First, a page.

- Loan term. When it comes to loans, a longer term can mean lower monthly payments but a higher cost overall. These longer term loans typically come with fixed payments, while both lines of credit and invoice financing run on variable terms. While the former is usually based on monthly or bimonthly due dates, the latter doesn’t have scheduled repayments.
- Your eligibility. Different providers require different criteria for you and your business to meet. Your credit score, business’s age, annual revenue and state of residency, as well as whether you’re insured, are likely to come up, depending on the type of financing you’re pursuing.
- Interest rate. How much you’re charged in interest is determined by many factors: your personal credit score, the type of loan, the amount of the loan, the term and the lender all affect what you’re offered.
- Fees and costs. Outside of the interest rate, you could face origination and application fees. These may be negotiable, so don’t hesitate to ask. Your APR includes the fees and costs associated with the interest rate and can give you a better idea of the total cost of your loan. Other costs include prepayment fees if you intend to pay your loan off early.
- Type of loan. SBA loans are guaranteed by the government, which can cut down on the cost of the loan. You’ll often find the strictest requirements traditional bank loans, but dental practice–specific bank loans could increase your odds of approval. Beyond banks, there’s peer-to-peer lending, which operates by connecting borrowers with investors — or “peers” — who fund a portion of or the entire loan amount.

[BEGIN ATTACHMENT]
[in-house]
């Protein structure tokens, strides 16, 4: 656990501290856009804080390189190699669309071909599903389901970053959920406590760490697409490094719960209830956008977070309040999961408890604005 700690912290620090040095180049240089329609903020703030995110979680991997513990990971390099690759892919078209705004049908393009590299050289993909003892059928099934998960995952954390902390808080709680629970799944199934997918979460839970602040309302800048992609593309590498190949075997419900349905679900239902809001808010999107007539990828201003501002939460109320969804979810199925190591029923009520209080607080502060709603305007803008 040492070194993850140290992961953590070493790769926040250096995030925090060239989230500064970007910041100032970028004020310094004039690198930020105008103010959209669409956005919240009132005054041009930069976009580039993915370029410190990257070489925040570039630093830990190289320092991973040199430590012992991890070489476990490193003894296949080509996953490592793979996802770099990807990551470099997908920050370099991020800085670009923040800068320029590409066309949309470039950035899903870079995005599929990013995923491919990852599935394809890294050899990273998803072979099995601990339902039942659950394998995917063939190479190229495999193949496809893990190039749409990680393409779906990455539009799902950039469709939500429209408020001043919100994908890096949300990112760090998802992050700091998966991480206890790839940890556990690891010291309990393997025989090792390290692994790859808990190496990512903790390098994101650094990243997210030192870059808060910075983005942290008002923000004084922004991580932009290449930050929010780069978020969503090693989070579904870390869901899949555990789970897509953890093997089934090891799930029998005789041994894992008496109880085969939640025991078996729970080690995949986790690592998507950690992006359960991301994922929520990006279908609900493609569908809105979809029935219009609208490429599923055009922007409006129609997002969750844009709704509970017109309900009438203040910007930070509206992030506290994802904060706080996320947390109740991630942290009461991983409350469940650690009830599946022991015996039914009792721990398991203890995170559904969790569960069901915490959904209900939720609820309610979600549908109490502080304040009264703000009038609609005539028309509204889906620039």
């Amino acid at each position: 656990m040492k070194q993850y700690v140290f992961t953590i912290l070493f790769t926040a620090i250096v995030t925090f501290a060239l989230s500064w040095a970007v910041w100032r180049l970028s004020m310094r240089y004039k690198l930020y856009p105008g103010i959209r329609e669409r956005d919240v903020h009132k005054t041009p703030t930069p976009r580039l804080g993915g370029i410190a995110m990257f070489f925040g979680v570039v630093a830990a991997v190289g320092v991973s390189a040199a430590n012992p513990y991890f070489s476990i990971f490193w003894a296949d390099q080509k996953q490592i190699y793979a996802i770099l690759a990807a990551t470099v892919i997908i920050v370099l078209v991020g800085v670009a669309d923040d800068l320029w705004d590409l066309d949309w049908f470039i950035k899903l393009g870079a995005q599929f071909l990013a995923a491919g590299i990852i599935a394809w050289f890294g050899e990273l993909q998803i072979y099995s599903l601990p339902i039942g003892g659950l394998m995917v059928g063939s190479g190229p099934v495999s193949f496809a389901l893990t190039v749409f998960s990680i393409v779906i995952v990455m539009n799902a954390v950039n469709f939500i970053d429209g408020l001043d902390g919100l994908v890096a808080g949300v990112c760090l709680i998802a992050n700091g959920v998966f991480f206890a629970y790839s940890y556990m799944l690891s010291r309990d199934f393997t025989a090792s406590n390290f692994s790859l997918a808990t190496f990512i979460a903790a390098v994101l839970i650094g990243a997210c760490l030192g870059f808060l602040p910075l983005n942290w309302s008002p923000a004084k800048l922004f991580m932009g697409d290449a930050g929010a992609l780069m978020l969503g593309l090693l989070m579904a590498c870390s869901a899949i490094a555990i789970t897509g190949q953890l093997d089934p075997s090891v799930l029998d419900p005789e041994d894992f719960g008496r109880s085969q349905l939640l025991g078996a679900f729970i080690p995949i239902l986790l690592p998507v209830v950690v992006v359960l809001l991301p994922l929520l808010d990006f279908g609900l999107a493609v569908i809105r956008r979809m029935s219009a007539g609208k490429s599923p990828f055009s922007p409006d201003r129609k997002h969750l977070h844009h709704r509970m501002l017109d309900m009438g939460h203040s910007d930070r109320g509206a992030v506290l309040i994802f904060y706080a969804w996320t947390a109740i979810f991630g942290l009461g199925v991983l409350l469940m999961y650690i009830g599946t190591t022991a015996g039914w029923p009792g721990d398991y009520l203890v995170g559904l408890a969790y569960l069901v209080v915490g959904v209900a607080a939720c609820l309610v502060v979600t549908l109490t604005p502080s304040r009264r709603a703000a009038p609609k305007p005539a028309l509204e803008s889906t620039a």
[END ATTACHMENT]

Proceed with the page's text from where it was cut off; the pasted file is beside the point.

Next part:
Dental practice purchase financing
You have several advantages to buying an already established dental practice, one of the most evident is having a built-in patient base and staff.
When you’re looking into financing that purchase, you’ll want to have some backup. You may want to choose several professional advisers specific to the process, including a transition consultant and accountant.
Financing can come from one of two sources: the seller or a third party. In either case, you’ll need to provide a good deal of information. Your resume, annual income and credit score are just a few of the items you may need.
The purchase of an existing practice is also separate from the purchase of upgraded equipment — or real estate, if you plan on buying the location. Talk with your advisers in detail about your wants and needs so that they can assist you with determining what’s feasible.
What do I need to apply?
While requirements vary based on the lender, here are few basic details you can expect to provide:
- Your business plan
- Personal banking and income documents
- Business revenue documents
- Your dental and DEA license
- A statement of your personal net worth
- Details of what the loan is for and how much you need